I remember really wanting to discuss it with someone who had read it, I said so at the time, but now I cannot recall exactly how it all ended. Which, frankly, is fun because then I can read it again and enjoy it all over again.

I really liked Overrride for a number of reasons, not the least of which is that it reminded me (for some reason I can no longer recall) of the Martin, Dozois, Abraham collaborative novel, Hunter’s Run. If you have not read it I highly recommend you give it a try. In Hunter’s Run the trio made me care for a character who is not naturally likeable. In Override Martin made me care for a character that I had precious little time to get to know. He is definitely a talented author.

Short stories are my thing. I love ’em. There is something so amazing when you read a great short story, and even merely good ones stir my imagination and make me want to read more.


Carl, A Song for Lya really packs a punch, doesn’t it? Reading Nightflyers and bits and pieces from Dreamsongs, gives me the impression that Martin is a sensitive, fragile man. Sometimes I wish that came through more in SoIaF.

I’m trying to read more short fiction, but it’s slow going. it sounds silly, but when I look at the physical object of an anthology, my brain sees it as a book with chapters that all have to be read in order, like a normal book. And then when the stories really aren’t related, my brain gets very confused. I need to just read ONE story and put the thing down for a few days!


These stories sound quite good. As a recent convert to the Martin fandom, I shall have to seek them out. 🙂


Welcome to the fandom! 😀
his short stuff is really just incredible. I don’t know if Nightflyers is in print anymore, but the larger short story collections, Dreamsongs I and II came out about 5 years ago and should be floating around used bookstores or the library.


Thanks for the tip. I’ve liked Fire & Ice (though the duration between the last couple of books has made me decide until I know the end is in sight to finish them).

I like short story collections, though I don’t like to read too many at one time as they can tend to run together — a lot of times I will have an active book of short stories that I’m reading and will read one or two between “normal” length books that I read. They act as a great little mental palette cleanser that way.


Me too. I can count on the fingers of one hand the times I’ve read ALL the stories in any collection at once. I love buying anthologies, but just can’t ever seem to finish ’em for some dumb reason.


i own a handful of anthologies, but like I have a tough time getting through them. Next time I’m going to go the stevebetz route and not worry about reading the stories in order, and read one or two in between longer books.

and steve, I think one of the reasons I like Martin’s short works so much is they are typically self contained. No waiting decades to see what happens next, that is just SO frustrating for me!!


I don’t know why I haven’t checked this book out yet — I always loved “Sand Kings”.

I already told Andrea and I’ll pass to the rest, if you like horror and vamps, then ya gotsta check out Martin’s Fevre Dream, set on the Mississippi River in the 1860s (or thereabouts). This great book, which includes New Orleans vamps, actually came out the same year as that “Interview” book everyone knows — but thses ain’t no wimpy Tom Cruise vampires here!


i have got to get my hands on a copy of Fevre Dream, it’s supposed to be a masterpeice, and I’m a little embarrassed that i haven’t read it! It really came out the same year as the Rice? that’s actually kinda funny! no wimpy Cruises, and hopefully no sparkly vamps either.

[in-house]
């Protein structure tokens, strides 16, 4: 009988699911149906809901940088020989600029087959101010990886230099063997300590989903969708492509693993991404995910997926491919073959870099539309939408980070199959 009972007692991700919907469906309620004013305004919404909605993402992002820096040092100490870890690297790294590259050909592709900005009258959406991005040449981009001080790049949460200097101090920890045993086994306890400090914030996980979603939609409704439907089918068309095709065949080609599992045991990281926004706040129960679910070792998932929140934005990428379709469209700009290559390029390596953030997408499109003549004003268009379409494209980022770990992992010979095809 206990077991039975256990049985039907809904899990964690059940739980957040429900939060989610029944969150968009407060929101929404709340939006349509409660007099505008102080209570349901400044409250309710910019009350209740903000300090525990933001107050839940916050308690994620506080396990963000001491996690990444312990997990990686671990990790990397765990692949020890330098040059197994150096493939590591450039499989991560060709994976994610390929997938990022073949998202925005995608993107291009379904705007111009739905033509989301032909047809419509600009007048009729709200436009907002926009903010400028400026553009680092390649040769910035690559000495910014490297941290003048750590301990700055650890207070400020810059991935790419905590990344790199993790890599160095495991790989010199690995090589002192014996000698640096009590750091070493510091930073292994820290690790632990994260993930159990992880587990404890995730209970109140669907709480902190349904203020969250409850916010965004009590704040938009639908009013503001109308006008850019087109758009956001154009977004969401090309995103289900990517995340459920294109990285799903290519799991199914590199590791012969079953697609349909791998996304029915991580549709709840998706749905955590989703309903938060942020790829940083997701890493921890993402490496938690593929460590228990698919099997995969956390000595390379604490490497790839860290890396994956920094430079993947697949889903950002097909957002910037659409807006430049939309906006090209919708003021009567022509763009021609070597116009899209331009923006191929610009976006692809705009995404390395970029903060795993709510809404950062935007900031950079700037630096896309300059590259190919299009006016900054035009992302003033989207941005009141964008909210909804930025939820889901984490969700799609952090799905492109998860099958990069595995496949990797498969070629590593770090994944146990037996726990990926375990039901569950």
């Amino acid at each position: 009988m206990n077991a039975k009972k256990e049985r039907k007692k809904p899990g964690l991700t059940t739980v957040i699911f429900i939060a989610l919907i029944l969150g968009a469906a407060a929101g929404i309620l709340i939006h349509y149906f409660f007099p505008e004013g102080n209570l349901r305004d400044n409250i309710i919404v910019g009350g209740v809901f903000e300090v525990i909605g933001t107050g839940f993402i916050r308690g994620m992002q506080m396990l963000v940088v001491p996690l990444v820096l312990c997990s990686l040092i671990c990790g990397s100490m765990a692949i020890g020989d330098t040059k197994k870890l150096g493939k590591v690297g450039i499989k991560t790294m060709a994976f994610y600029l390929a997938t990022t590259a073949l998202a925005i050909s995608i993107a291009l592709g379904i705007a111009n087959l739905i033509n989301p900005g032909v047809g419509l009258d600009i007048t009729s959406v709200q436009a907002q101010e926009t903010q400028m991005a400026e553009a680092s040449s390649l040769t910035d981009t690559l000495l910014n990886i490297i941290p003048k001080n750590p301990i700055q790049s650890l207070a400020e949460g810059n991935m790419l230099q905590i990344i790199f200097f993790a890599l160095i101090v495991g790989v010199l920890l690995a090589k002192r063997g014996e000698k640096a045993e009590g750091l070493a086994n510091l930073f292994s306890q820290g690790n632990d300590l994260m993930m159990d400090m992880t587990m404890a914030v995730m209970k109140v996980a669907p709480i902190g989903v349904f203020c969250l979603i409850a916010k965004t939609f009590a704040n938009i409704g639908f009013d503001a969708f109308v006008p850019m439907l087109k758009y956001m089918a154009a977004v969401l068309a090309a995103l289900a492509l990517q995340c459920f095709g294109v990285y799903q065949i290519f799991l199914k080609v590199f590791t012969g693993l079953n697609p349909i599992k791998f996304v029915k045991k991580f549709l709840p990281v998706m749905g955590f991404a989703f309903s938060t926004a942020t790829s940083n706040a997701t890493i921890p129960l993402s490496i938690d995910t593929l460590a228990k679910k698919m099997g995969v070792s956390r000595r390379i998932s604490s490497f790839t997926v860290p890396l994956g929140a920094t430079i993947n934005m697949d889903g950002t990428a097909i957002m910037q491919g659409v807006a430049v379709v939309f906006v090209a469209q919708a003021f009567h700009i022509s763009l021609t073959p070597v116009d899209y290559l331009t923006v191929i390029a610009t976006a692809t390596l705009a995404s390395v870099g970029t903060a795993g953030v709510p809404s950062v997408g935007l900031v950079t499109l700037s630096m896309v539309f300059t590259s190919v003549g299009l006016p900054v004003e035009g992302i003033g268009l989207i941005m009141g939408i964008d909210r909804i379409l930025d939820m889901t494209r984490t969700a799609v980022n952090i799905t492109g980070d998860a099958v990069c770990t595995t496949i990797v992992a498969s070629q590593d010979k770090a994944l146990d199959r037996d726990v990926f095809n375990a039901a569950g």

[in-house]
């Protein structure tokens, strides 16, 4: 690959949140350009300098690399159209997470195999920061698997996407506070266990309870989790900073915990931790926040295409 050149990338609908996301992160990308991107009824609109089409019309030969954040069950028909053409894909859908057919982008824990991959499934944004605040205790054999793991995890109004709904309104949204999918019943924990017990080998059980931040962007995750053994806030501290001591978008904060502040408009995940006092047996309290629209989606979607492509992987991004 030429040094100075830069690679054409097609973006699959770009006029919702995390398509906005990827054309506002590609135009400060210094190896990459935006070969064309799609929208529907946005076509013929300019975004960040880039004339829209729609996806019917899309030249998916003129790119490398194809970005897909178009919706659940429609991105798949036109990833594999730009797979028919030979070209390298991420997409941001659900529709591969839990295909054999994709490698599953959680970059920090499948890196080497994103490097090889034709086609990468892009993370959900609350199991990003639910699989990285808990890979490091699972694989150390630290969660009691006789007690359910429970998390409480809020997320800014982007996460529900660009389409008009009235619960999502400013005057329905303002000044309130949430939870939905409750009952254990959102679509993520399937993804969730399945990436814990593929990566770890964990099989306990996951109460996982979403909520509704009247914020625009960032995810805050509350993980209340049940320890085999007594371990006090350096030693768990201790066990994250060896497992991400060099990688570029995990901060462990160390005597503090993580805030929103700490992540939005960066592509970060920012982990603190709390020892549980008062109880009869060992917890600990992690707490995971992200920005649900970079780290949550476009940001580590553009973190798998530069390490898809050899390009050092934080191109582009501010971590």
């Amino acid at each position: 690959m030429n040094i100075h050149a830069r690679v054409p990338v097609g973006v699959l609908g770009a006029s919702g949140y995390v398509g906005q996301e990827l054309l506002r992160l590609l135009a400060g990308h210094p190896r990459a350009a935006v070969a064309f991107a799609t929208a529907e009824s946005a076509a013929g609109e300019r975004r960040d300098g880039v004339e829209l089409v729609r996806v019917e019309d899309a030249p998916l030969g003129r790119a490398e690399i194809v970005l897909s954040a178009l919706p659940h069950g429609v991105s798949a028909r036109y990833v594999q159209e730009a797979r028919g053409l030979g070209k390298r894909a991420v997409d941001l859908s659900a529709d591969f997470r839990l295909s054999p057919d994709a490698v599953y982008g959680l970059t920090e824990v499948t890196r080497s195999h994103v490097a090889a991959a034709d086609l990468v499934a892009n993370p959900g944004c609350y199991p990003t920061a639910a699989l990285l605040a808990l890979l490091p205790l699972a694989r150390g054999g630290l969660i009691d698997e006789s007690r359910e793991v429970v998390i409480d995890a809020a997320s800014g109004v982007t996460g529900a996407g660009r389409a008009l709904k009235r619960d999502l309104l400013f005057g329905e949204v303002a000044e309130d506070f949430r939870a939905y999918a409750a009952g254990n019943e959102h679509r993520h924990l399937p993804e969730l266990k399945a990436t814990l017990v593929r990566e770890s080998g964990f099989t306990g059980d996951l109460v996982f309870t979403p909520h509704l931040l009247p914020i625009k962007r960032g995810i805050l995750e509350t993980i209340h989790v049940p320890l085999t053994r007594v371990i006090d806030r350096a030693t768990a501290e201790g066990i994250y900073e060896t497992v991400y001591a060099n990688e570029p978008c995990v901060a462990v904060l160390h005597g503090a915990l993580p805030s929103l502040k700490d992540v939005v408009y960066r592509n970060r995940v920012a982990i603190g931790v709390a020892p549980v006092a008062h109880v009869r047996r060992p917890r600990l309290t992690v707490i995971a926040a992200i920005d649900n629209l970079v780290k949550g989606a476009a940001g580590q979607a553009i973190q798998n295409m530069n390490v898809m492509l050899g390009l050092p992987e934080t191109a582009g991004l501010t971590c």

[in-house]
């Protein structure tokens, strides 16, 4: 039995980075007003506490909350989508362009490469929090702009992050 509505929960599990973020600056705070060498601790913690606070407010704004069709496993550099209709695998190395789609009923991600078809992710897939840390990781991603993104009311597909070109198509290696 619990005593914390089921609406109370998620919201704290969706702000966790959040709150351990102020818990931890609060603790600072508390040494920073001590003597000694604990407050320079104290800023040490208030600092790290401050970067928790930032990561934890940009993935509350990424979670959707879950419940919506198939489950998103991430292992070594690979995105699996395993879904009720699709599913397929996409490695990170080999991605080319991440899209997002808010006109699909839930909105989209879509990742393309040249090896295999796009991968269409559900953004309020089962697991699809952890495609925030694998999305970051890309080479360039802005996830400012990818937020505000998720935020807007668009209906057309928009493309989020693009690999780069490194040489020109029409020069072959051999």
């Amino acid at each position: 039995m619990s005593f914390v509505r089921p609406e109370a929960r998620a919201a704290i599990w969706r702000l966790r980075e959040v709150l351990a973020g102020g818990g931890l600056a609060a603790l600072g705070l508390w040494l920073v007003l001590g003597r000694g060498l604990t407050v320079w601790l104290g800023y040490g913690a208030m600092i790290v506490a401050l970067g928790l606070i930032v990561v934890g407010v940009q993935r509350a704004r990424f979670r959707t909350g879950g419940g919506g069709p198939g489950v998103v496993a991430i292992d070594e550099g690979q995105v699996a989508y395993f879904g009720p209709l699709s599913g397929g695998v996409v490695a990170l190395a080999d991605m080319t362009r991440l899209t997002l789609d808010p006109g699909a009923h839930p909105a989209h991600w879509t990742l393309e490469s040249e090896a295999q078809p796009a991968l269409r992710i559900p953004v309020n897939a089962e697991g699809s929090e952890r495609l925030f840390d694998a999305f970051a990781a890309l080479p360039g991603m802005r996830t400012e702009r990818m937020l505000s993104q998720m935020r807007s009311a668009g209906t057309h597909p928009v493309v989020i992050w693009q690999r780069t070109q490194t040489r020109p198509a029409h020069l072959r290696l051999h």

Sandkings is wonderful, I’ve got it in Dreamsongs. There’s talk that Martin had hoped to write more with the Shade & Wo characters from Sandkings but never got around to it. too bad.


There’s only one sparkly vamp, but he’s a good guy. A vamp with vizion, who sees us regular humans as something more than “the Cattle” as most vamps view us.


P.S. But he can kick some ase if he needs to…


hmmm, you’re talking about Bill Compton, right? 😉


I see George Martin books around all the time, but I wanted to read his series first. I only finally read book 1 this year, so hopefully I can get to more from him soon!


Who knows if he’s ever going to finish Game of Thrones series at this rate? once you’re caught up, and rabidly waiting for the next book, I think maybe you’ll join the rest of us crazed fans and go for the short stuff!


I pretty much always read short story collections in order unless I am picking one up to specifically read a recommended story, like I did with Override and A Song for Lya.

I’ve only read A Game of Thrones and it was a really excellent book, but when I read books like The Name of the Wind or The Way of Kings I realize that I like that take on fantasy a bit more. I don’t mind reading books with dark things happening, but Martin can get a bit too dark at times.


Yep. I am pretty sure I know what my next download is going to be. Good post.

I’ve read all of the Song of Ice and Fire series, and The Hedge Knight. Does his Sci Fi have the same relaxed tone that does such a good job of drawing you in?

Thanks very much for the info.


I’ve been in need of some good space opera reads as (I’m ashamed to say) I’ve never really delved into this sub-genre of sf before. Perhaps I will start with some of these short stories.


[…] J.W. and I have a Nice Little Chat  (<– click that) about George R R Martin, specifically Nightflyers and Fevre Dream, two lovely non-epic-fantasy books he wrote “before he was famous”. (btw, you can read my longer article on Martin’s Nightflyers here) […]


[…] you’ve never read Martin and want to, I’m happy to recommend some wonderful stuff he’s written. But I don’t suggest starting with Fevre […]


join the conversation

Fill in your details below or click an icon to log in: Logo

You are commenting using your account. Log Out /  Change )

Google photo

You are commenting using your Google account. Log Out /  Change )

Twitter picture

You are commenting using your Twitter account. Log Out /  Change )

Facebook photo

You are commenting using your Facebook account. Log Out /  Change )

Connecting to %s

Follow me on Twitter!

Enter your email address to subscribe to this blog and receive notifications of new posts by email.

Join 2,619 other followers

Follow the Little Red Reviewer on



FTC Stuff

some of the books reviewed here were free ARCs supplied by publishers/authors/other groups. Some of the books here I got from the library. the rest I *gasp!* actually paid for. I'll do my best to let you know what's what.
%d bloggers like this: